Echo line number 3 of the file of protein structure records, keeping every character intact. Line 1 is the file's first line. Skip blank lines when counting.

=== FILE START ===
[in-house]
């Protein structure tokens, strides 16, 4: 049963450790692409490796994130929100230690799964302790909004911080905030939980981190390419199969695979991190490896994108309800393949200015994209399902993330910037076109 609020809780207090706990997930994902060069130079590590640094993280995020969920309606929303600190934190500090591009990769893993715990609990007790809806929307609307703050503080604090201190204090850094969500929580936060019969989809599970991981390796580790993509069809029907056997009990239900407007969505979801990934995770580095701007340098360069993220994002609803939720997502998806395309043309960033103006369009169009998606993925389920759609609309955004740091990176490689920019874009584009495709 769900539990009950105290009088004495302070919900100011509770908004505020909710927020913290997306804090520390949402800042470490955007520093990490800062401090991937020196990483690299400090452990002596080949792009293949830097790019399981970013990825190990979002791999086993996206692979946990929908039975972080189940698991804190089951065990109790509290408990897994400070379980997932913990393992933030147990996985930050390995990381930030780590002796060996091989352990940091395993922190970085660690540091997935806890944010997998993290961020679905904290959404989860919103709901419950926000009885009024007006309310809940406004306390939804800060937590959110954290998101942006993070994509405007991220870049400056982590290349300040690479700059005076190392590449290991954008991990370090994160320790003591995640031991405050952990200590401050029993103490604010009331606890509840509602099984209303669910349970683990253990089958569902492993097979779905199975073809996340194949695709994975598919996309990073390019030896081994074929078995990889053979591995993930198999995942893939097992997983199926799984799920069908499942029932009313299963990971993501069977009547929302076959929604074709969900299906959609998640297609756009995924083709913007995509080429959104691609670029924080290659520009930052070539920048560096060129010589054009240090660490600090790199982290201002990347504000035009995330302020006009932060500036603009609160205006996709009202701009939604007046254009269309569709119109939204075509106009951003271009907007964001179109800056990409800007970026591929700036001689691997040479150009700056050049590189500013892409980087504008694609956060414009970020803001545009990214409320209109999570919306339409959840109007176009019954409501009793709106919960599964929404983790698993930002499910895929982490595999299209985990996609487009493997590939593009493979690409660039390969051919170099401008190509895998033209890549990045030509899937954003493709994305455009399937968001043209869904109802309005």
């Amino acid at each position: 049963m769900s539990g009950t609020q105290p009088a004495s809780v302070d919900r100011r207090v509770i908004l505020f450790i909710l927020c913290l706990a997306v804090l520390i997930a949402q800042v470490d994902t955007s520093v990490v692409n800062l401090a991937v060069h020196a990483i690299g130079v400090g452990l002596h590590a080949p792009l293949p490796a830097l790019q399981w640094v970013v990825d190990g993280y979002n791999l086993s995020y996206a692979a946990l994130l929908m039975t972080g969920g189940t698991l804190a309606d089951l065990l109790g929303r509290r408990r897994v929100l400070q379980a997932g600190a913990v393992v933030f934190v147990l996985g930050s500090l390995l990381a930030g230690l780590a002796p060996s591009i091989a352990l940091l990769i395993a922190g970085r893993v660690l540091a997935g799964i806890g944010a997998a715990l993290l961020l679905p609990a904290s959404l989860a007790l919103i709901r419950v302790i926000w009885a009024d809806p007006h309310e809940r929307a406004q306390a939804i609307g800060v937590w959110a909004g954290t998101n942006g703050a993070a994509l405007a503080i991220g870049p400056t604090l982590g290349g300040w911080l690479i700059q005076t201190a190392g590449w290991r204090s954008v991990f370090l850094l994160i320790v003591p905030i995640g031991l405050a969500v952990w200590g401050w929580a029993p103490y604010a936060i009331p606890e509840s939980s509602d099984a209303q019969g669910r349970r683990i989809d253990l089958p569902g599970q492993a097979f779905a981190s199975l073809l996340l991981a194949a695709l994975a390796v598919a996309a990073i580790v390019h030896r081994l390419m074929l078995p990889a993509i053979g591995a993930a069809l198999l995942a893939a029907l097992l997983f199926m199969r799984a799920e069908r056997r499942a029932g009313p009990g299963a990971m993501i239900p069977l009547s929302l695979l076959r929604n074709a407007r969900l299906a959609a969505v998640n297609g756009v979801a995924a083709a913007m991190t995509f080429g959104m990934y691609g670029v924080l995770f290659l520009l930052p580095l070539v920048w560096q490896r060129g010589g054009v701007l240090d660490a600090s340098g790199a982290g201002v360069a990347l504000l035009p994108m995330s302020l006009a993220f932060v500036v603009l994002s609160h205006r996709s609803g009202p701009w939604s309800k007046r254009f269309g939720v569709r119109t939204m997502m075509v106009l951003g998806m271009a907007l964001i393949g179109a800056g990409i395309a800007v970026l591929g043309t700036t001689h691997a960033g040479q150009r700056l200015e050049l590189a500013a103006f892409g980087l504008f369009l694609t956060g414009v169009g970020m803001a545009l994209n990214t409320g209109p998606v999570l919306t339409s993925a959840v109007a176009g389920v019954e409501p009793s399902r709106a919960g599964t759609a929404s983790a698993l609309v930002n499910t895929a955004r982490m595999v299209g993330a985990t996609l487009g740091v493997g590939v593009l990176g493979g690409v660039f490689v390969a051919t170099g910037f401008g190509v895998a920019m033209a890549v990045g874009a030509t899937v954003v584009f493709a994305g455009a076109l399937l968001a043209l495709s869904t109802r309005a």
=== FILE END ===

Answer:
């Amino acid at each position: 049963m769900s539990g009950t609020q105290p009088a004495s809780v302070d919900r100011r207090v509770i908004l505020f450790i909710l927020c913290l706990a997306v804090l520390i997930a949402q800042v470490d994902t955007s520093v990490v692409n800062l401090a991937v060069h020196a990483i690299g130079v400090g452990l002596h590590a080949p792009l293949p490796a830097l790019q399981w640094v970013v990825d190990g993280y979002n791999l086993s995020y996206a692979a946990l994130l929908m039975t972080g969920g189940t698991l804190a309606d089951l065990l109790g929303r509290r408990r897994v929100l400070q379980a997932g600190a913990v393992v933030f934190v147990l996985g930050s500090l390995l990381a930030g230690l780590a002796p060996s591009i091989a352990l940091l990769i395993a922190g970085r893993v660690l540091a997935g799964i806890g944010a997998a715990l993290l961020l679905p609990a904290s959404l989860a007790l919103i709901r419950v302790i926000w009885a009024d809806p007006h309310e809940r929307a406004q306390a939804i609307g800060v937590w959110a909004g954290t998101n942006g703050a993070a994509l405007a503080i991220g870049p400056t604090l982590g290349g300040w911080l690479i700059q005076t201190a190392g590449w290991r204090s954008v991990f370090l850094l994160i320790v003591p905030i995640g031991l405050a969500v952990w200590g401050w929580a029993p103490y604010a936060i009331p606890e509840s939980s509602d099984a209303q019969g669910r349970r683990i989809d253990l089958p569902g599970q492993a097979f779905a981190s199975l073809l996340l991981a194949a695709l994975a390796v598919a996309a990073i580790v390019h030896r081994l390419m074929l078995p990889a993509i053979g591995a993930a069809l198999l995942a893939a029907l097992l997983f199926m199969r799984a799920e069908r056997r499942a029932g009313p009990g299963a990971m993501i239900p069977l009547s929302l695979l076959r929604n074709a407007r969900l299906a959609a969505v998640n297609g756009v979801a995924a083709a913007m991190t995509f080429g959104m990934y691609g670029v924080l995770f290659l520009l930052p580095l070539v920048w560096q490896r060129g010589g054009v701007l240090d660490a600090s340098g790199a982290g201002v360069a990347l504000l035009p994108m995330s302020l006009a993220f932060v500036v603009l994002s609160h205006r996709s609803g009202p701009w939604s309800k007046r254009f269309g939720v569709r119109t939204m997502m075509v106009l951003g998806m271009a907007l964001i393949g179109a800056g990409i395309a800007v970026l591929g043309t700036t001689h691997a960033g040479q150009r700056l200015e050049l590189a500013a103006f892409g980087l504008f369009l694609t956060g414009v169009g970020m803001a545009l994209n990214t409320g209109p998606v999570l919306t339409s993925a959840v109007a176009g389920v019954e409501p009793s399902r709106a919960g599964t759609a929404s983790a698993l609309v930002n499910t895929a955004r982490m595999v299209g993330a985990t996609l487009g740091v493997g590939v593009l990176g493979g690409v660039f490689v390969a051919t170099g910037f401008g190509v895998a920019m033209a890549v990045g874009a030509t899937v954003v584009f493709a994305g455009a076109l399937l968001a043209l495709s869904t109802r309005a």